When the Arise Food Pantry was operating, we got most of our food from the WMA Food Bank. We'd try to order the fixings for a balanced diet. Protein was usually peanut butter, hot dogs, canned tuna, chicken or hamburg, or sometimes canned beans. Dairy was cheese, cottage cheese or sometimes yogurt; vegetables and fruit were usually canned and occasionally fresh. And oh, those carbohydrates!-- pasta, cereals, white rice, chips. We knew what we were handing out would fill people up but was far from what could be described as a balanced, healthy diet.
Last year, in an article about the Farm Bill, the NY Times reported on a study by obesity researcher Adam Drewnowski about how, if you were grocery shopping on a limited budget, you could buy more calories per dollar shopping in the middle aisles of the grocery store than around the edges. For a dollar you can buy 875 calories of soda but only 170 calories of orange juice.
The blog Wisebread talks about the poor and fat phenomenon, and how it doesn't have to be this way-- It's especially sad, because it actually is possible to eat a good, healthy diet pretty cheaply. "Unfortunately, it's not cheap and easy--it's really quite complex. You have to know about nutrition. You have to have the use of a kitchen, and time to cook. You have to have access to fresh vegetables."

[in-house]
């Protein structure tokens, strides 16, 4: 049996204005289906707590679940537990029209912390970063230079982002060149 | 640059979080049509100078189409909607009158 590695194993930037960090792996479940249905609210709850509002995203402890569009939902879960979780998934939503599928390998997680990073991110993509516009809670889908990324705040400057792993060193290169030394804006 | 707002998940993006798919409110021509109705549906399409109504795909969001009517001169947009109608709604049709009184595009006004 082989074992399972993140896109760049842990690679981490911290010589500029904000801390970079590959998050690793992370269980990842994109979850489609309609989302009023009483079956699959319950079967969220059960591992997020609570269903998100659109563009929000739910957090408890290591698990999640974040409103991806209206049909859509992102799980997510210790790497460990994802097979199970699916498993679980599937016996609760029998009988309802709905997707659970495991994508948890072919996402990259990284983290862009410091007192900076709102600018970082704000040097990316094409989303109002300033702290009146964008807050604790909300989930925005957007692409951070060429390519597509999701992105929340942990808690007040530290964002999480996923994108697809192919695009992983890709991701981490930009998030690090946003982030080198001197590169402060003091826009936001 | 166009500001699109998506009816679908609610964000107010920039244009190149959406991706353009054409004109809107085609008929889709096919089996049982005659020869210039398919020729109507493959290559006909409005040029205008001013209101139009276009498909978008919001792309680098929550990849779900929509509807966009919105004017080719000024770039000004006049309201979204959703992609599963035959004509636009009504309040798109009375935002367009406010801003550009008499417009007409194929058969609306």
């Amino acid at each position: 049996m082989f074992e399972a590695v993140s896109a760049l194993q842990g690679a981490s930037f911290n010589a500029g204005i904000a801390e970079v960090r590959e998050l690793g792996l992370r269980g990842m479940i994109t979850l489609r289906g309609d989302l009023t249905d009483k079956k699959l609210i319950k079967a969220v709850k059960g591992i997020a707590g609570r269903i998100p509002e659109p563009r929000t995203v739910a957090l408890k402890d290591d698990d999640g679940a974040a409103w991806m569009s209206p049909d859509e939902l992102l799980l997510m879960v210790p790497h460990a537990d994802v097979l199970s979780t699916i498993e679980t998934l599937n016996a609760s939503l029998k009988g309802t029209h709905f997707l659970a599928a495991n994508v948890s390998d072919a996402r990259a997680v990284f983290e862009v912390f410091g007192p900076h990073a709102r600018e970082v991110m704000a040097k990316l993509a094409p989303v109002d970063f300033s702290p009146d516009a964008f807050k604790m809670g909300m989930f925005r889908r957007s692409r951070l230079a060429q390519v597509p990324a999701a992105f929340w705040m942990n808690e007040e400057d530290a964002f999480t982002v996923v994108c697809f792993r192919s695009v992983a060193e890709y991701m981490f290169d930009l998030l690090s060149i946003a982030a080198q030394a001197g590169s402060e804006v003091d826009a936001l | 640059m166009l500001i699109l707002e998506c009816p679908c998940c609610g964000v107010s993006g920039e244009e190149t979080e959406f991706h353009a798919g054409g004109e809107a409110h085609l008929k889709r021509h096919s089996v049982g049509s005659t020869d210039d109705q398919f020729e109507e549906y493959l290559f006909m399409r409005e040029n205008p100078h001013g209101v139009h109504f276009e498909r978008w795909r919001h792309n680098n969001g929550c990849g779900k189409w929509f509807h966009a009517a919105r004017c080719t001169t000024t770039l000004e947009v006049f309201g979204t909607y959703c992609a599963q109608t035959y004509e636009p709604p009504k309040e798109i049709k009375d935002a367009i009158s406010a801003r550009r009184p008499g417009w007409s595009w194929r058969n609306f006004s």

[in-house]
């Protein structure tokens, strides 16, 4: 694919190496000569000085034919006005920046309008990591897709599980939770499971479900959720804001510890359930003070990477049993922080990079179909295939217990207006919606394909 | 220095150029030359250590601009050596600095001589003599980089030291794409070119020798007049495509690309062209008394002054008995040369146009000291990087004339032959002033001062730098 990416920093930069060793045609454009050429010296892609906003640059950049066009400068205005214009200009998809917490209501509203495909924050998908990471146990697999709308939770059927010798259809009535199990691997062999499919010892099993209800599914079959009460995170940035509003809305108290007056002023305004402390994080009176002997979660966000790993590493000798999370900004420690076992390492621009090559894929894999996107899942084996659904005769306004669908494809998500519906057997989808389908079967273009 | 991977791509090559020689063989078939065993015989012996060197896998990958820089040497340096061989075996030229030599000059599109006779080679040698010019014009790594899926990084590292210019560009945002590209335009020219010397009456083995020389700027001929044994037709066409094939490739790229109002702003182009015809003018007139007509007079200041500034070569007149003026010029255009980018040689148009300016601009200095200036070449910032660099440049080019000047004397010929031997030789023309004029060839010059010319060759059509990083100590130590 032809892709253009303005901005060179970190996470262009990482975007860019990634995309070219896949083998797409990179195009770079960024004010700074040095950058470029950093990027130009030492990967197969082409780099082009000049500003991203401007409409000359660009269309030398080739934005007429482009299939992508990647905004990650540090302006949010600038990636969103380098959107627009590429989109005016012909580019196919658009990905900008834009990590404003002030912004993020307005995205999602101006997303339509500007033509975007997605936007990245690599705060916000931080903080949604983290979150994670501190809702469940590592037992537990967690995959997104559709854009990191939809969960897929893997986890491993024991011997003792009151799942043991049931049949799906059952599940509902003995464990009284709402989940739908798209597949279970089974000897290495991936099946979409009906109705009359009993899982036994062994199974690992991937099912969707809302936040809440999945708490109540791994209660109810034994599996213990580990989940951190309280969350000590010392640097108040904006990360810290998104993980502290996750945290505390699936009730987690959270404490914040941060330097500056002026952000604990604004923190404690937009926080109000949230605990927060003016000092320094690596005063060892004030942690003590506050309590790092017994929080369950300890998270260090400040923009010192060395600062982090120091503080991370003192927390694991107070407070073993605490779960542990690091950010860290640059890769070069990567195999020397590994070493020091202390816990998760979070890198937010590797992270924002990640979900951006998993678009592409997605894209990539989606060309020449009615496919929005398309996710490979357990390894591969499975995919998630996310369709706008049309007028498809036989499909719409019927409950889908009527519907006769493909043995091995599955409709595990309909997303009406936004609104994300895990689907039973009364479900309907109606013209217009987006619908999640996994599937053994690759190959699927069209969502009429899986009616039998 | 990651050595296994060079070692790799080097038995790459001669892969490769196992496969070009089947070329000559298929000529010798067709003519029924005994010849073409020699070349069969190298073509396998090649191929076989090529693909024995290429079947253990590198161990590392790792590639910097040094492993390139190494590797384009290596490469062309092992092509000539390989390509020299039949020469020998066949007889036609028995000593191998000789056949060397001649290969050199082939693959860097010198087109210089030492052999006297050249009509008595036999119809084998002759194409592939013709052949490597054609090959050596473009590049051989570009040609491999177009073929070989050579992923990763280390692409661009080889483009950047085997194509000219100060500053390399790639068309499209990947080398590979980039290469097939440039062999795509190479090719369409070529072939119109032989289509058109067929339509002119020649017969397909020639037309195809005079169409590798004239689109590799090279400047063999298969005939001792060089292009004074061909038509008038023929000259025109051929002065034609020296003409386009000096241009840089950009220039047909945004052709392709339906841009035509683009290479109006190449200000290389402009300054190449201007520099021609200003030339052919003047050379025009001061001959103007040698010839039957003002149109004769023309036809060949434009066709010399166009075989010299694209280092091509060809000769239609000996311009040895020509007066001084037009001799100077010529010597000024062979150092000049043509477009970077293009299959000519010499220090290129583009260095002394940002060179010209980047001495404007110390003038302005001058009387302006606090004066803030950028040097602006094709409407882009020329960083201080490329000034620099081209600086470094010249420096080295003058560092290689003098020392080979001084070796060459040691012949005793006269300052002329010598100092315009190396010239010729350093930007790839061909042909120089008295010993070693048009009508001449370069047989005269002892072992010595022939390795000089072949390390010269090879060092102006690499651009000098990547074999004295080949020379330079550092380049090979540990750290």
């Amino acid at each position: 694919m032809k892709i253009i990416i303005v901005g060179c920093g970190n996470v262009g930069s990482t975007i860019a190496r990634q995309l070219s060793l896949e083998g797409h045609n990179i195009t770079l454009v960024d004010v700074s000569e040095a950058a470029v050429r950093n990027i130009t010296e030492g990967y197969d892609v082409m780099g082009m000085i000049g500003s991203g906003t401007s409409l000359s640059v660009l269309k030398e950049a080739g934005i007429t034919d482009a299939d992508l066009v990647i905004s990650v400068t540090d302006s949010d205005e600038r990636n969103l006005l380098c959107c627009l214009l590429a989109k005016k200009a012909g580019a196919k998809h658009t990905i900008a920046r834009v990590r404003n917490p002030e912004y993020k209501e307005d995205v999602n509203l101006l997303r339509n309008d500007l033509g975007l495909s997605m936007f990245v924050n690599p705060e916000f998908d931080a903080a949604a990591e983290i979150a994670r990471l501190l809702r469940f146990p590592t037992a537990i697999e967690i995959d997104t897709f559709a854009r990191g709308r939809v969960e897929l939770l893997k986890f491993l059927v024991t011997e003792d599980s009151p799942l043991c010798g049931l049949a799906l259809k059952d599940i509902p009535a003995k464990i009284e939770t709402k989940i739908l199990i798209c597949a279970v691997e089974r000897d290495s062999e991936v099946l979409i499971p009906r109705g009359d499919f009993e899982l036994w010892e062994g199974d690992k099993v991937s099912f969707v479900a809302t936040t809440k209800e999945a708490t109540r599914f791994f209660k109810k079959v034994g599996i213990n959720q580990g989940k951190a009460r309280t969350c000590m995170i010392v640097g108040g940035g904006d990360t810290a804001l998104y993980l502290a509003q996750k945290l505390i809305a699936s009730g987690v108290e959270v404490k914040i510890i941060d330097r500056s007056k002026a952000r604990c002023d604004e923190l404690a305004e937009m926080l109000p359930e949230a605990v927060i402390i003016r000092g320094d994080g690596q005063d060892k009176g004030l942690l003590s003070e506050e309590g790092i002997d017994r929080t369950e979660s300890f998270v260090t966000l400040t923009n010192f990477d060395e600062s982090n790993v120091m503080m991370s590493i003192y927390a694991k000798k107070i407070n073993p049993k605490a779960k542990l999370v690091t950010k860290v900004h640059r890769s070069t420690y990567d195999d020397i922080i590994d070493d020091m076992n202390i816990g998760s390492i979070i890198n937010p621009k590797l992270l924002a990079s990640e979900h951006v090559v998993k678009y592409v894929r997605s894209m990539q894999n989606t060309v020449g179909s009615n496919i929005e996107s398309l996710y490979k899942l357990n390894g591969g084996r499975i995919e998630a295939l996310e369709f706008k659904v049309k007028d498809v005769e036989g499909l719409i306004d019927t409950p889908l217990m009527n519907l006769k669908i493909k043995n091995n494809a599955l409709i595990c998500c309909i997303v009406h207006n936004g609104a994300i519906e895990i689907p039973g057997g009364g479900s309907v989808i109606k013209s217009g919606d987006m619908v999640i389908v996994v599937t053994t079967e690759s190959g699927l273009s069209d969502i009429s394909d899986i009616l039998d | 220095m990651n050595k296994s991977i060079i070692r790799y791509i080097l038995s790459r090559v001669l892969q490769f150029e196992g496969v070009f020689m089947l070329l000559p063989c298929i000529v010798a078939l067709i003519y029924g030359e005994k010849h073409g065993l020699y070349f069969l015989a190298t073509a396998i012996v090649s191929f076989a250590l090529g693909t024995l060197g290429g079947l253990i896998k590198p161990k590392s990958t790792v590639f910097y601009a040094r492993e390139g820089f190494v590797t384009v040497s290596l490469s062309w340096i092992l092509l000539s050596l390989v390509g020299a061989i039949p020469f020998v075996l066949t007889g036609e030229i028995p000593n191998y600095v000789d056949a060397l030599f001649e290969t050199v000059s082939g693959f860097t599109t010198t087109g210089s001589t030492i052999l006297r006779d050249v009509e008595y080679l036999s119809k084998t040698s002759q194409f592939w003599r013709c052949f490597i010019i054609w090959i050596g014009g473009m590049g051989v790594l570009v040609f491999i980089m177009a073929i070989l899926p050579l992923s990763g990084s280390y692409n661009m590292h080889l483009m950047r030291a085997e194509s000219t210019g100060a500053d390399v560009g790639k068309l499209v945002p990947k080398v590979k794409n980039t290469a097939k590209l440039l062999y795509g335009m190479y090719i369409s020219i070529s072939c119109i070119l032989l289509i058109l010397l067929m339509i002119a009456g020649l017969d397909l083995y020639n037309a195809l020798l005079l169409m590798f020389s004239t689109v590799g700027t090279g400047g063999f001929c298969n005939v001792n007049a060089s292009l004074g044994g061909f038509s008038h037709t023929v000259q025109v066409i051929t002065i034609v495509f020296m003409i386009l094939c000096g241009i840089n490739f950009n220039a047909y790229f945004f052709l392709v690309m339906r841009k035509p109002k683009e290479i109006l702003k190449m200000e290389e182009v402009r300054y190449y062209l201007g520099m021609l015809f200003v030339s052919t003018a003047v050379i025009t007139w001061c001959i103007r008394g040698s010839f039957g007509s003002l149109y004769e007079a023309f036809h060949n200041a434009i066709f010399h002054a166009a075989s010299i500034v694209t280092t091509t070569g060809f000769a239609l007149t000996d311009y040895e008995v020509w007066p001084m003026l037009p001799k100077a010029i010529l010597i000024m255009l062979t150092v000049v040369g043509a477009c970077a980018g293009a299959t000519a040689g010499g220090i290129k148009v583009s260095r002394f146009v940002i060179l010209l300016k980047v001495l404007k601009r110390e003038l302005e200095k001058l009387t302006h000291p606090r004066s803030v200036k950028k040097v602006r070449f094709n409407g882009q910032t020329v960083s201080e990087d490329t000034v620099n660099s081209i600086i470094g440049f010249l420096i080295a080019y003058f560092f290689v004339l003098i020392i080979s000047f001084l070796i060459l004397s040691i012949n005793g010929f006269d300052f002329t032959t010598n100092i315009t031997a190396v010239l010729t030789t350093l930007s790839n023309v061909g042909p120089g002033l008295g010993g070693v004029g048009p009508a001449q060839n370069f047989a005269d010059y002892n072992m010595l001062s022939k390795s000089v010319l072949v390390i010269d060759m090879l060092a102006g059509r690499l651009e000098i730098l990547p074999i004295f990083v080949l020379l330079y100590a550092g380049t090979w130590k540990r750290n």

Sadly, I think knowing how to construct a meal is nearly a lost art. The universe of domestic skills keeps getting smaller. Leaving poverty, ecology, lack of education, major corporations and advertising propaganda for another time-- in other words, all the real reasons we eat so badly-- the majority of women work outside of the home and have little free time.
Until a few years ago, when my grandmother died at 102, I was midpoint in my family's generations-- two before me, two after. Both of my grandmothers could crochet, knit, tat, quilt, and make slipcovers, curtains and clothes. They could bake bread, sour cream, and put up jams, pickles and sauerkraut
My mother could do fewer of these things, and I, even fewer. I can do a little embroidery and hem a skirt, while my daughter needs to use hemming tape. Even though I never had cilantro, fresh asparagus, or any whole grain other than rice until I was an adult, I did a little better with food than my mom. My daughters are vegetarians and my granddaughter is a vegan, which means they do more cooking than the average household. Still, there's much we never learned.
Most processed food bears little resemblance to the same food made made at home with fresh ingredients. But a lot of people have learned to prefer Aunt Jemima to maple syrup, canned fruit to fresh, fish sticks to fish. It's scary. How can we work our way back from this desert?